It’s far easier said than done. Our emotions can turn on without us giving it any further thought. But there’s a difference between experiencing an emotion (something you really can’t control) and cultivating feelings about that emotion (making it personally applicable to you).

Even when we are aware of this tendency, it’s so easy to slip back into it. That doesn’t mean we're immature. It means we're human. And if we can learn to catch ourselves while it’s happening (or even, to realize on reflection that we've overreacted), then we can continue to grow and gradually master the art of separating what happens from how we react to what happens.

You may relate to my story.

When I was growing up, I was fed a steady diet of positive feedback, in the form of statements like “You’re so smart! You can do anything you want to in life.”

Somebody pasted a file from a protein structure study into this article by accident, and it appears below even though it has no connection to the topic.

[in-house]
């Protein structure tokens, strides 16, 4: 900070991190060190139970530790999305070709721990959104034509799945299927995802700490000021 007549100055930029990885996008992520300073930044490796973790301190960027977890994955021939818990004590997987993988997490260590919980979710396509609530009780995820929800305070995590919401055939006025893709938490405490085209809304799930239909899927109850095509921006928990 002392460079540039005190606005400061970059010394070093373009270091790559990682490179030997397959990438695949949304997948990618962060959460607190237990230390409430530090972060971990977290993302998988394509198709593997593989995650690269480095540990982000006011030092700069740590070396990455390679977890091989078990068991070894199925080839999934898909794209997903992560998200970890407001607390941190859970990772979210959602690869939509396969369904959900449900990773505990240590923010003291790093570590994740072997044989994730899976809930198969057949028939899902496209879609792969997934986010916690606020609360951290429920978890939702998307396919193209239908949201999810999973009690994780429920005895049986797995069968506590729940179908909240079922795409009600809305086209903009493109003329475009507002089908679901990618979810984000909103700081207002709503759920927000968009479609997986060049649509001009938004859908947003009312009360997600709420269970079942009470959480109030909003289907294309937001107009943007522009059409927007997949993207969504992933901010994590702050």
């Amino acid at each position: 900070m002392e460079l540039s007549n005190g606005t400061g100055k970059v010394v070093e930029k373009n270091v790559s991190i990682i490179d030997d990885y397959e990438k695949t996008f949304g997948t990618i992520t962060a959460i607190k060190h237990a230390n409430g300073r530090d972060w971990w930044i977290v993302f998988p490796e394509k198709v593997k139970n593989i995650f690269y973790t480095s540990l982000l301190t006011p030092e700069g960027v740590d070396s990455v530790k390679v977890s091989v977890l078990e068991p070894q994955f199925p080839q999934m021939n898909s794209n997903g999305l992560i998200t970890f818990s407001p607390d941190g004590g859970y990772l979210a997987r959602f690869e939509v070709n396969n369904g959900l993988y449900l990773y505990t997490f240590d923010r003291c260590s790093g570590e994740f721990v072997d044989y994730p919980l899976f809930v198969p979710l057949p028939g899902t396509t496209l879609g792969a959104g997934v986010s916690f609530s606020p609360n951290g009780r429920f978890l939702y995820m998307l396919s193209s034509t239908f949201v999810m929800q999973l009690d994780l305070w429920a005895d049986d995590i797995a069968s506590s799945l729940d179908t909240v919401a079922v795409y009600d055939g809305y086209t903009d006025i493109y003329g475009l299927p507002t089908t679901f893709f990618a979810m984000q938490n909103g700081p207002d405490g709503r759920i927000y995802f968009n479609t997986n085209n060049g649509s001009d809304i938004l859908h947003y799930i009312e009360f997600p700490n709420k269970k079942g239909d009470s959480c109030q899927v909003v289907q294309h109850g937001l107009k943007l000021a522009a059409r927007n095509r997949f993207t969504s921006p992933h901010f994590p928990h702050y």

Unfortunately, I interpreted this to mean I wouldn’t/shouldn’t make any mistakes (because I was ‘so smart’, I should get everything perfect!). I also developed the assumption that I shouldn’t have to actually work for anything I got in life – whatever I produced should be just so good that it wouldn’t need improving (or if it did, the suggested changes would be incredibly minor, and mostly cosmetic).

For the first few years of my schooling, the above was all true. I coasted through the first 5 grades, got perfect on virtually every test, and always had the right answer when I put up my hand. Until one day, in Grade 6, when I got the wrong answer. Everyone in the class turned and looked at me, and laughed. Their laughter pierced my soul. I felt humiliated, and just wanted to crawl under my desk and disappear.